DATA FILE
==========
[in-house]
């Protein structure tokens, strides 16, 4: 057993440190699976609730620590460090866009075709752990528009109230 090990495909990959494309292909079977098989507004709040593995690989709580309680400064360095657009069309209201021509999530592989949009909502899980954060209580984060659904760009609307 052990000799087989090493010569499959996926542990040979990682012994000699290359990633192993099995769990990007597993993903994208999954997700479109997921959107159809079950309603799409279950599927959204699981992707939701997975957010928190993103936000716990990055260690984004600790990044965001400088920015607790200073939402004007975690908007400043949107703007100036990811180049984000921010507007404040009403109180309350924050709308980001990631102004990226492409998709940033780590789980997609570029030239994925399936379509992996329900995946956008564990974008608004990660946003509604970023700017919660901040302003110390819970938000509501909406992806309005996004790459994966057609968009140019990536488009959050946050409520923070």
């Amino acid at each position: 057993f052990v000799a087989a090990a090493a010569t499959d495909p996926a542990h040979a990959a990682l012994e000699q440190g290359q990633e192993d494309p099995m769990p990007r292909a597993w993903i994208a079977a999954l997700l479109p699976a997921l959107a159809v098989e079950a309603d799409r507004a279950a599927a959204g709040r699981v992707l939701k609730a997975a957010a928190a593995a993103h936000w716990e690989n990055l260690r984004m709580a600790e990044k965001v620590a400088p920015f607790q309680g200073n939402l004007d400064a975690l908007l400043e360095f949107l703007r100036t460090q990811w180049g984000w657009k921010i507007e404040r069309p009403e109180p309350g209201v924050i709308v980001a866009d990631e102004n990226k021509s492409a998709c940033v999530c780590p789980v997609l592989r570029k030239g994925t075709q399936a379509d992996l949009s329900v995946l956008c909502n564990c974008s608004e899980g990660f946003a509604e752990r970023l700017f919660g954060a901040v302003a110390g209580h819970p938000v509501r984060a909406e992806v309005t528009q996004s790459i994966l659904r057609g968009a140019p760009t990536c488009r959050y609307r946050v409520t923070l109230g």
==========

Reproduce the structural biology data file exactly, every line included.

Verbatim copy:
[in-house]
């Protein structure tokens, strides 16, 4: 057993440190699976609730620590460090866009075709752990528009109230 090990495909990959494309292909079977098989507004709040593995690989709580309680400064360095657009069309209201021509999530592989949009909502899980954060209580984060659904760009609307 052990000799087989090493010569499959996926542990040979990682012994000699290359990633192993099995769990990007597993993903994208999954997700479109997921959107159809079950309603799409279950599927959204699981992707939701997975957010928190993103936000716990990055260690984004600790990044965001400088920015607790200073939402004007975690908007400043949107703007100036990811180049984000921010507007404040009403109180309350924050709308980001990631102004990226492409998709940033780590789980997609570029030239994925399936379509992996329900995946956008564990974008608004990660946003509604970023700017919660901040302003110390819970938000509501909406992806309005996004790459994966057609968009140019990536488009959050946050409520923070």
């Amino acid at each position: 057993f052990v000799a087989a090990a090493a010569t499959d495909p996926a542990h040979a990959a990682l012994e000699q440190g290359q990633e192993d494309p099995m769990p990007r292909a597993w993903i994208a079977a999954l997700l479109p699976a997921l959107a159809v098989e079950a309603d799409r507004a279950a599927a959204g709040r699981v992707l939701k609730a997975a957010a928190a593995a993103h936000w716990e690989n990055l260690r984004m709580a600790e990044k965001v620590a400088p920015f607790q309680g200073n939402l004007d400064a975690l908007l400043e360095f949107l703007r100036t460090q990811w180049g984000w657009k921010i507007e404040r069309p009403e109180p309350g209201v924050i709308v980001a866009d990631e102004n990226k021509s492409a998709c940033v999530c780590p789980v997609l592989r570029k030239g994925t075709q399936a379509d992996l949009s329900v995946l956008c909502n564990c974008s608004e899980g990660f946003a509604e752990r970023l700017f919660g954060a901040v302003a110390g209580h819970p938000v509501r984060a909406e992806v309005t528009q996004s790459i994966l659904r057609g968009a140019p760009t990536c488009r959050y609307r946050v409520t923070l109230g």